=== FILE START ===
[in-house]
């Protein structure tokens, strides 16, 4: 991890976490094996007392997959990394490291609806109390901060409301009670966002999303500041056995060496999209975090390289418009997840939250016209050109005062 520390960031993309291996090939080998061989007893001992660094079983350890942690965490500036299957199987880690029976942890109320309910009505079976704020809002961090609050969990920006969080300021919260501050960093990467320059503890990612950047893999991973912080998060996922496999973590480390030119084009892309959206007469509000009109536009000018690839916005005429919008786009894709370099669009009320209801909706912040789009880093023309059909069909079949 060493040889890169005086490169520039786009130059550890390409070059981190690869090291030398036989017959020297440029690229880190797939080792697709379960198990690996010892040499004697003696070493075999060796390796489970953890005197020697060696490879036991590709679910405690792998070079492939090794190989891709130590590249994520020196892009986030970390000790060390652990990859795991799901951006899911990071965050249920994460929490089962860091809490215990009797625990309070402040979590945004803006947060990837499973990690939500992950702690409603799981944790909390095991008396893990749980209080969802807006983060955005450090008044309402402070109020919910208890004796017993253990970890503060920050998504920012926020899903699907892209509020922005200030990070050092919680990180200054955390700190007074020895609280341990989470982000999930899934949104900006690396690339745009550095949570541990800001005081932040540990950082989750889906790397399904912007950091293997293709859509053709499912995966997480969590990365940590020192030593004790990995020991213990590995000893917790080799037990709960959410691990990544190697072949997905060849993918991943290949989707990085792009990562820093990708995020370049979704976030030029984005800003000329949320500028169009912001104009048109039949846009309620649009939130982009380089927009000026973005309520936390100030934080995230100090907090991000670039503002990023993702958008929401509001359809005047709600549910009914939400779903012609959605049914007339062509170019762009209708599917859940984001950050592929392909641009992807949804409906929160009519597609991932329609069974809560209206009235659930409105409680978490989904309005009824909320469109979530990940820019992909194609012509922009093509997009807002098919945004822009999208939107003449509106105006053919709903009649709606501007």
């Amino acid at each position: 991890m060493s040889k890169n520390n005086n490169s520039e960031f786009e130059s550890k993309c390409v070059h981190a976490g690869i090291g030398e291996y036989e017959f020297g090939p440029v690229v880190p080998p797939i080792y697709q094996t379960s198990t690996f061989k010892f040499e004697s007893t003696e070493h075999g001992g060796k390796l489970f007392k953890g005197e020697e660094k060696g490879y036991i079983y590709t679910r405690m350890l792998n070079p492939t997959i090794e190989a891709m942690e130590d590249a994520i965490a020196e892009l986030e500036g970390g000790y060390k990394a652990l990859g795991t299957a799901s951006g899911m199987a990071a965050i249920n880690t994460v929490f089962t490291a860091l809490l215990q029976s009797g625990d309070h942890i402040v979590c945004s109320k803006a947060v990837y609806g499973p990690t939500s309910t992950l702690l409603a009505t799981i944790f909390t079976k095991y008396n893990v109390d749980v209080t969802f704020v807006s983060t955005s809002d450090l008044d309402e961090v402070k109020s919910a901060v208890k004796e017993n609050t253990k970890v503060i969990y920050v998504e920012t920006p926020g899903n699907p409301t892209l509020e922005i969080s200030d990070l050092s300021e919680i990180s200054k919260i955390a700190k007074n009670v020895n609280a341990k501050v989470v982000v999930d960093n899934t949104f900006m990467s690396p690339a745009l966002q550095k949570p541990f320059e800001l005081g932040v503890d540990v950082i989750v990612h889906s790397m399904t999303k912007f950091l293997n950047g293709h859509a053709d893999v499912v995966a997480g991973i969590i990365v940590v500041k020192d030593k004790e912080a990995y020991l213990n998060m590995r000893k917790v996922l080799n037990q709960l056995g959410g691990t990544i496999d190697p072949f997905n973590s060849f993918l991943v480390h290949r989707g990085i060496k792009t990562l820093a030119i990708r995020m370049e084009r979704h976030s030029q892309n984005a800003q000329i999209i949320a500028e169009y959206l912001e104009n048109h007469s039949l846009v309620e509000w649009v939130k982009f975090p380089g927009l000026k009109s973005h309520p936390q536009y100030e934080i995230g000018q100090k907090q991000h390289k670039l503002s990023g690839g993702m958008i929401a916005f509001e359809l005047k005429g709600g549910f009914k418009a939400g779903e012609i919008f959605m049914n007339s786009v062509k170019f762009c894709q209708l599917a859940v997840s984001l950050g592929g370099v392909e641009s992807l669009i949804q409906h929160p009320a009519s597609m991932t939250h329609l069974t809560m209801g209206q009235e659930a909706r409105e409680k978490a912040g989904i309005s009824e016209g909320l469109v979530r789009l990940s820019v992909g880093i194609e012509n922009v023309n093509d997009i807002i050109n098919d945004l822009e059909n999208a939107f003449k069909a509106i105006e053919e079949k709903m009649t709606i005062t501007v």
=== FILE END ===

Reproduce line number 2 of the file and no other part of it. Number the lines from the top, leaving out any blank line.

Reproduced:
């Protein structure tokens, strides 16, 4: 991890976490094996007392997959990394490291609806109390901060409301009670966002999303500041056995060496999209975090390289418009997840939250016209050109005062 520390960031993309291996090939080998061989007893001992660094079983350890942690965490500036299957199987880690029976942890109320309910009505079976704020809002961090609050969990920006969080300021919260501050960093990467320059503890990612950047893999991973912080998060996922496999973590480390030119084009892309959206007469509000009109536009000018690839916005005429919008786009894709370099669009009320209801909706912040789009880093023309059909069909079949 060493040889890169005086490169520039786009130059550890390409070059981190690869090291030398036989017959020297440029690229880190797939080792697709379960198990690996010892040499004697003696070493075999060796390796489970953890005197020697060696490879036991590709679910405690792998070079492939090794190989891709130590590249994520020196892009986030970390000790060390652990990859795991799901951006899911990071965050249920994460929490089962860091809490215990009797625990309070402040979590945004803006947060990837499973990690939500992950702690409603799981944790909390095991008396893990749980209080969802807006983060955005450090008044309402402070109020919910208890004796017993253990970890503060920050998504920012926020899903699907892209509020922005200030990070050092919680990180200054955390700190007074020895609280341990989470982000999930899934949104900006690396690339745009550095949570541990800001005081932040540990950082989750889906790397399904912007950091293997293709859509053709499912995966997480969590990365940590020192030593004790990995020991213990590995000893917790080799037990709960959410691990990544190697072949997905060849993918991943290949989707990085792009990562820093990708995020370049979704976030030029984005800003000329949320500028169009912001104009048109039949846009309620649009939130982009380089927009000026973005309520936390100030934080995230100090907090991000670039503002990023993702958008929401509001359809005047709600549910009914939400779903012609959605049914007339062509170019762009209708599917859940984001950050592929392909641009992807949804409906929160009519597609991932329609069974809560209206009235659930409105409680978490989904309005009824909320469109979530990940820019992909194609012509922009093509997009807002098919945004822009999208939107003449509106105006053919709903009649709606501007």